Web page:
Conventional technologies to further reduce the size of battery protection integrated circuit (IC) are challenged by several technical difficulties and limitations. Conventional battery protection IC typically includes a power control IC and integrated dual common-drain metal oxide semiconductor field effect transistors (MOSFETs), which are packed in a lead frame package with a small foot print of a size as small as 2×5 mm. A composite or co-packaged device includes a power control IC stacked on top of integrated dual common-drain MOSFETs or overlapping two discrete MOSFETs with a single die pad may be utilized for attaching the MOSFETs of all configurations.
As shown in
However, as part of the application requirement for a battery PCM, the manufacturer of the PCM often utilizes a particular layout control IC 102 and MOSFETS 106, 108 that is incompatible with the pinout for a standard control IC 102 provided by the IC manufacturer. For example in the situation illustrated in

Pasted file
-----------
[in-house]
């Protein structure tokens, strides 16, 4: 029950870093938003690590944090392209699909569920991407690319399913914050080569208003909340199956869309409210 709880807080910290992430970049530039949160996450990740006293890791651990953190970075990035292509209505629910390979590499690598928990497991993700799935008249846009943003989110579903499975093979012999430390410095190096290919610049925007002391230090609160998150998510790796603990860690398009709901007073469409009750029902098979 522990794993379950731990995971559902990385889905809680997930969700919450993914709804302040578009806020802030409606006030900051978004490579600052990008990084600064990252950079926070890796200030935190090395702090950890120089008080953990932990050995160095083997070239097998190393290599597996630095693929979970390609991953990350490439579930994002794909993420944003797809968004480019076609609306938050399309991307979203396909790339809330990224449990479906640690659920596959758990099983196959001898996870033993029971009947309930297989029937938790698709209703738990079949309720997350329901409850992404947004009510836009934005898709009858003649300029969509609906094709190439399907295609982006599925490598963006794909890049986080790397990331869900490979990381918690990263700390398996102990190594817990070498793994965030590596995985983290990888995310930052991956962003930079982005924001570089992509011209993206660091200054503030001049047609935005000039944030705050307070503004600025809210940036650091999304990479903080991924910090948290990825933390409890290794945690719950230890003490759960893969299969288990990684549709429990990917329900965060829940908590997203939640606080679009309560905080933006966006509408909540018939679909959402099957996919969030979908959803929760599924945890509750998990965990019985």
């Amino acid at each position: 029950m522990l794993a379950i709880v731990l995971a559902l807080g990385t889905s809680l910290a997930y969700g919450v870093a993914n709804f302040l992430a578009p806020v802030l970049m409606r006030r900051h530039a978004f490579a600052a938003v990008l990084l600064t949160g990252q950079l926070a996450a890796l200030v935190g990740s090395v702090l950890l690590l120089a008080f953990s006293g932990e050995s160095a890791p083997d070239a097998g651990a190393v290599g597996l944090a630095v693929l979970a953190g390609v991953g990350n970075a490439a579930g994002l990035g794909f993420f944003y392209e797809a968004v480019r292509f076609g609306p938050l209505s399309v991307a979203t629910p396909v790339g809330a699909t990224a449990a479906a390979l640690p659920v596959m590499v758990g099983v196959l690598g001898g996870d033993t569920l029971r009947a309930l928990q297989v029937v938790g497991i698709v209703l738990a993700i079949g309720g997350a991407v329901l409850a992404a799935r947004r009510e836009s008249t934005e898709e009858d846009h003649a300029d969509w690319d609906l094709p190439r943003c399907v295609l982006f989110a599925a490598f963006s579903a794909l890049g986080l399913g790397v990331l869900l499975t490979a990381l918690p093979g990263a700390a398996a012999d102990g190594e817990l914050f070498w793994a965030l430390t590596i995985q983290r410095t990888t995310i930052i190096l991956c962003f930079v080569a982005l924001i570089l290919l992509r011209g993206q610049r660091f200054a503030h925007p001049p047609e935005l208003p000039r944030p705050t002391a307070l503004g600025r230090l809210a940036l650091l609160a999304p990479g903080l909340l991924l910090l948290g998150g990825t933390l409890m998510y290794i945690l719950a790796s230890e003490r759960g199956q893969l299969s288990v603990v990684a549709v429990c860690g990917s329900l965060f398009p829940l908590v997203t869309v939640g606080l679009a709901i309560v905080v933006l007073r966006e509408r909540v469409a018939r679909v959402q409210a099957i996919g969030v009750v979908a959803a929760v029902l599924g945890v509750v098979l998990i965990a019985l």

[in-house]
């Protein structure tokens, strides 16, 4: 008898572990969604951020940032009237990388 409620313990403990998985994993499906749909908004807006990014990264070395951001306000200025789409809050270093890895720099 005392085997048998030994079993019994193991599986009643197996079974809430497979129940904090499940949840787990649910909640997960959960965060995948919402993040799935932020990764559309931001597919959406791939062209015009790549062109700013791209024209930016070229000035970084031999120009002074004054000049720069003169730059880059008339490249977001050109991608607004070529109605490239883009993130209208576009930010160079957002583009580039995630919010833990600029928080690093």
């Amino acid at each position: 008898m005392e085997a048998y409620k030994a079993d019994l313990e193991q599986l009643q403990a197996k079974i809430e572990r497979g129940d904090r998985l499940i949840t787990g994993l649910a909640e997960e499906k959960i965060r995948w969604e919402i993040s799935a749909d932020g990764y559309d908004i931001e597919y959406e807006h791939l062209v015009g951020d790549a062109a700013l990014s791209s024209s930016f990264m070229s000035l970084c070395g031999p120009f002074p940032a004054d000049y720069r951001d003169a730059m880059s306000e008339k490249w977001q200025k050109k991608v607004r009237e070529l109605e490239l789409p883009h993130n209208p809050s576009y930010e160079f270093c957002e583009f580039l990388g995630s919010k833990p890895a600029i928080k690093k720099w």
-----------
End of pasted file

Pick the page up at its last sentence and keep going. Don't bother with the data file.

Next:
A straightforward solution for the bonding wire crossing problem as described above in
Another solution for the bonding wire crossing problem is described in U.S. application Ser. No. 11/944,313, in which a different control IC 202 is used as shown in
Although this solution avoids the wire crossing problem, the die pad 200 has a different pinout than the die pad 104 of
It would be desirable to develop a package which would use the same or smaller package for integrated dual common-drain MOSFETs while avoiding problems with bond wire crossing. It would be further desirable to produce such a package with a thinner package thickness. It would also be desirable to implement a solution that does not require changing the control IC pinout or the die pad layout. It would be further desirable if the solution could be implemented by the manufacturer of the MOSFETs.